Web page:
This prehistoric looking bird is a Double-crested Cormorant (cor-mor-ant). They are found in most of the lower 48 states, the southern coastal areas of Alaska and parts of Canada–both along coastal areas as well as inland. These large birds are found in or near lakes, rivers, coastal areas and even swamps as they eat mostly fish, and not tiny little fish. As these photos I took yesterday show, these Double-crested Cormorants catch good sized fish.
These waterbirds catch fish by swimming underwater to grab them in with their bills. Then they have to maneuver the fish, using only their bills, to a position where they can swallow them-yes, swallow them whole.
There are a number of members of the cormorant family including the following 6 cormorant species found in various parts of North America: Double-crested, Great, Neotropic, Red-faced, Pelagic and Brandt’s. All but the Double-crested are generally found along coastal areas.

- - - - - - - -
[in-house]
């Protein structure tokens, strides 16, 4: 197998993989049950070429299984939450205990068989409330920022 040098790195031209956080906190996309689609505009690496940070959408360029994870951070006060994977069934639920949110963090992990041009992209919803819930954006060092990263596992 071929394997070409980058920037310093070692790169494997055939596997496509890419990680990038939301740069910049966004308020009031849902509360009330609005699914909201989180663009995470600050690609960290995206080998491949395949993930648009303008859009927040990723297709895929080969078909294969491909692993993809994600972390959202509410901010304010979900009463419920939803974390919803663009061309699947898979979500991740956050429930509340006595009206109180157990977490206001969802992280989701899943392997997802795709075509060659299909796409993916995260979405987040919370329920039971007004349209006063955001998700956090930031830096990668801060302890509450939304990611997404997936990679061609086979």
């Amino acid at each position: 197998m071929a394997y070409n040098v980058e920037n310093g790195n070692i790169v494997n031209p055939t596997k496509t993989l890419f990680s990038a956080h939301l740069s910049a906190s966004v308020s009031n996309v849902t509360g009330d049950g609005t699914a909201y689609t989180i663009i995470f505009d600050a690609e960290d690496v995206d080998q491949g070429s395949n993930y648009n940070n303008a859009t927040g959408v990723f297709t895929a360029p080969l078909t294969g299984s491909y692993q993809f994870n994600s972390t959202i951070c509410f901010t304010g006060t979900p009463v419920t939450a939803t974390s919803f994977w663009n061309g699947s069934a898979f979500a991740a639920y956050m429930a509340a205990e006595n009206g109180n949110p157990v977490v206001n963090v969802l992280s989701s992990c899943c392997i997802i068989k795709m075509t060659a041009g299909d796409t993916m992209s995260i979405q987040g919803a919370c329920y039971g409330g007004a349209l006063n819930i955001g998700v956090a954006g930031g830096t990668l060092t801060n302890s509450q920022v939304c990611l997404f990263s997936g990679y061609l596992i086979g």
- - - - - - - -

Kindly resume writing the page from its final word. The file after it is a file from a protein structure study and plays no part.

As can be seen in the bottom pic, this bird has managed to get this nice sized fish so it can be swallowed head first. With just a few gulps Double-crested Cormorants swallow fish as big as the one in these photos and even larger.
Though not generally thought of as a ‘feeder bird’ these Double-crested Cormorants do frequent big, deep ponds in large sized yards when they have fish in them. So if you have a pond large enough for these big birds to swim in, you may be able to attract them them by keeping fish in the pond, but do understand that they have appetites as big as their size. However most of us observed these very long necked birds at parks, natural areas, lakes, rivers and coastal areas. I suspect that most people have seen them though they may not have known what they were.
The fish in these photos is certainly interesting looking. I don’t know what kind it is but would be interested in finding out. So if you know what kind of fish this is, please make a comment below.